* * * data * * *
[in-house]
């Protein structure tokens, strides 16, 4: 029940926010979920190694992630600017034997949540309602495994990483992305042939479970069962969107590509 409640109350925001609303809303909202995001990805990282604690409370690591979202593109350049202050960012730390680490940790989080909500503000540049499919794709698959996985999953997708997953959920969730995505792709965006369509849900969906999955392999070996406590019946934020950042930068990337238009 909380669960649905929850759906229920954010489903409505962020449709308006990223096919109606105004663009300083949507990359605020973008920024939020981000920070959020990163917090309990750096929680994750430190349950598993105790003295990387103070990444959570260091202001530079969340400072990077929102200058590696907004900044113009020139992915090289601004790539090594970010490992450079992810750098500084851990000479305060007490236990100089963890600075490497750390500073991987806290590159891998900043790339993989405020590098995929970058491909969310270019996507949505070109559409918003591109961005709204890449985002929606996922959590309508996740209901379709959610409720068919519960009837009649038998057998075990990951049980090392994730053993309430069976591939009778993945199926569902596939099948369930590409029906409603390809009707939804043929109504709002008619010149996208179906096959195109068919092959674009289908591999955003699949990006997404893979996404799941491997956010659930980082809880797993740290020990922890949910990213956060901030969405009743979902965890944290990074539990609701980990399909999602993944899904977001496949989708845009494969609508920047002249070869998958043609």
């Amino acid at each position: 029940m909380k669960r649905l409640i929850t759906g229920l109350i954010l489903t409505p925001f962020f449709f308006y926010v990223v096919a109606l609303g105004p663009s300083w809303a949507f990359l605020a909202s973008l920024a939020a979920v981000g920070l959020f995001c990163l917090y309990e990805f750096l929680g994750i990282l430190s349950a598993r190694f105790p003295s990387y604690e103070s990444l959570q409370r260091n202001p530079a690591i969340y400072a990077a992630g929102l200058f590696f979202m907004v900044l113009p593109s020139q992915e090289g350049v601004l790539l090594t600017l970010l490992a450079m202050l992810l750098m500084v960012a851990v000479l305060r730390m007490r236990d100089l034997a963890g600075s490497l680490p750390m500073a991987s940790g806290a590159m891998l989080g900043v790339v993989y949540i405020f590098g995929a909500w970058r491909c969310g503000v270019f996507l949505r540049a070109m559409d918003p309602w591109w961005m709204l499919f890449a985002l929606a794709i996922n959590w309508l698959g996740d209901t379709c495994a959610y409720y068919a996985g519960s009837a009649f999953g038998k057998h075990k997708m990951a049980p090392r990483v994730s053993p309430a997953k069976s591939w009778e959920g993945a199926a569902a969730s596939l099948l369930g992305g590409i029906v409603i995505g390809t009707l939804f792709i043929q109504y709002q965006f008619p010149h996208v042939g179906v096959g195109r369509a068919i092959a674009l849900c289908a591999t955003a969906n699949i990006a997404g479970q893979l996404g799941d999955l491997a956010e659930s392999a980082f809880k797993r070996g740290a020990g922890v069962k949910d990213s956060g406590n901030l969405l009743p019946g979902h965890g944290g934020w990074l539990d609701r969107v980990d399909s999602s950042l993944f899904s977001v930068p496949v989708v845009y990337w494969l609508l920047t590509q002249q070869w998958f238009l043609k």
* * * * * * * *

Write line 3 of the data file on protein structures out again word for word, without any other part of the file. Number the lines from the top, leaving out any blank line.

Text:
């Amino acid at each position: 029940m909380k669960r649905l409640i929850t759906g229920l109350i954010l489903t409505p925001f962020f449709f308006y926010v990223v096919a109606l609303g105004p663009s300083w809303a949507f990359l605020a909202s973008l920024a939020a979920v981000g920070l959020f995001c990163l917090y309990e990805f750096l929680g994750i990282l430190s349950a598993r190694f105790p003295s990387y604690e103070s990444l959570q409370r260091n202001p530079a690591i969340y400072a990077a992630g929102l200058f590696f979202m907004v900044l113009p593109s020139q992915e090289g350049v601004l790539l090594t600017l970010l490992a450079m202050l992810l750098m500084v960012a851990v000479l305060r730390m007490r236990d100089l034997a963890g600075s490497l680490p750390m500073a991987s940790g806290a590159m891998l989080g900043v790339v993989y949540i405020f590098g995929a909500w970058r491909c969310g503000v270019f996507l949505r540049a070109m559409d918003p309602w591109w961005m709204l499919f890449a985002l929606a794709i996922n959590w309508l698959g996740d209901t379709c495994a959610y409720y068919a996985g519960s009837a009649f999953g038998k057998h075990k997708m990951a049980p090392r990483v994730s053993p309430a997953k069976s591939w009778e959920g993945a199926a569902a969730s596939l099948l369930g992305g590409i029906v409603i995505g390809t009707l939804f792709i043929q109504y709002q965006f008619p010149h996208v042939g179906v096959g195109r369509a068919i092959a674009l849900c289908a591999t955003a969906n699949i990006a997404g479970q893979l996404g799941d999955l491997a956010e659930s392999a980082f809880k797993r070996g740290a020990g922890v069962k949910d990213s956060g406590n901030l969405l009743p019946g979902h965890g944290g934020w990074l539990d609701r969107v980990d399909s999602s950042l993944f899904s977001v930068p496949v989708v845009y990337w494969l609508l920047t590509q002249q070869w998958f238009l043609k």